Speaking with Boulton, we got the distinct impression that he doesn’t find anything unique about being gay today. We’re just like everyone else. Consider his description of gay writer David Levitt: “I was really inspired by how much he just stood at the big table of short story writers at the time and just wrote short stories that were very normal.” We don’t know about you guys, but we’ve never wanted to be “normal”. Sure, gays should emphasize that there’s nothing abnormal about gays, but we’re personally not comfortable saying there’s nothing particular about the gay experience. We don’t want to be culturally “normal” – or average.
There’s nothing more boring to us than gay guys who play down the their gay identities and spend their time shopping, eating and fucking: a population Genre seems content to perpetuate. We won’t say we don’t like shopping, eating and fucking, because that would be an obvious lie, but we’re also pretty keen on thinking. It seems to us that Boulton’s coming at Genre from a mainstream perspective. Here’s a man who’s definitely queer experienced, but not necessarily queer.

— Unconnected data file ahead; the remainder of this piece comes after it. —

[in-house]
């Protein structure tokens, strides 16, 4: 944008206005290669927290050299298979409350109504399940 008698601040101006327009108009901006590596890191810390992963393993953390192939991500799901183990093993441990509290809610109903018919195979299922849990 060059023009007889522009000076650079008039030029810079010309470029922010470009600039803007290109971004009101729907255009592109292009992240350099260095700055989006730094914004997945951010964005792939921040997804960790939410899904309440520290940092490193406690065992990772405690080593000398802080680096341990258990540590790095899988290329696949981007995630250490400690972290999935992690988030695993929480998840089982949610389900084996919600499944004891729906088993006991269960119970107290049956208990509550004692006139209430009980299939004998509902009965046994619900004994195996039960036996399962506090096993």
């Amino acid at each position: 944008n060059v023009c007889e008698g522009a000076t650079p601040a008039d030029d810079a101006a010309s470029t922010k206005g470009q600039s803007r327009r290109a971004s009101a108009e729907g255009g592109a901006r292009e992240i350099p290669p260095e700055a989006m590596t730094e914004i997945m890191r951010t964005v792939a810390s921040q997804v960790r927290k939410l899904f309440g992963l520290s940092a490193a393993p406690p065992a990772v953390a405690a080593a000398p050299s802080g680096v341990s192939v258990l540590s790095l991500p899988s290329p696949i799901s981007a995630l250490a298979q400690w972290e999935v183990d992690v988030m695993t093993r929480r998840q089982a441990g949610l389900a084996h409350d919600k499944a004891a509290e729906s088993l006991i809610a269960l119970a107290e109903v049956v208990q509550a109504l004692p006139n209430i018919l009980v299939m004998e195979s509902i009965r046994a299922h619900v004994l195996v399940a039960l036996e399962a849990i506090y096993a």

Yes, Boulton claims Genre‘s totally inclusive, but his aforementioned editorial suggests he’s not thinking straight:
The magazine for the American – who isn’t ashamed of anything – G, L, B, or T. Gentlemen mark your calendars and join me in ringing in a post gay America.
When flipping through the new genre, we definitely see the G and the B, but what about the T? The content’s aggressively geared to a certain gay: affluent and materialistic, like a lot of mainstream magazines. If cars, cock and clothes alone make the gay man, we’d rather be straight.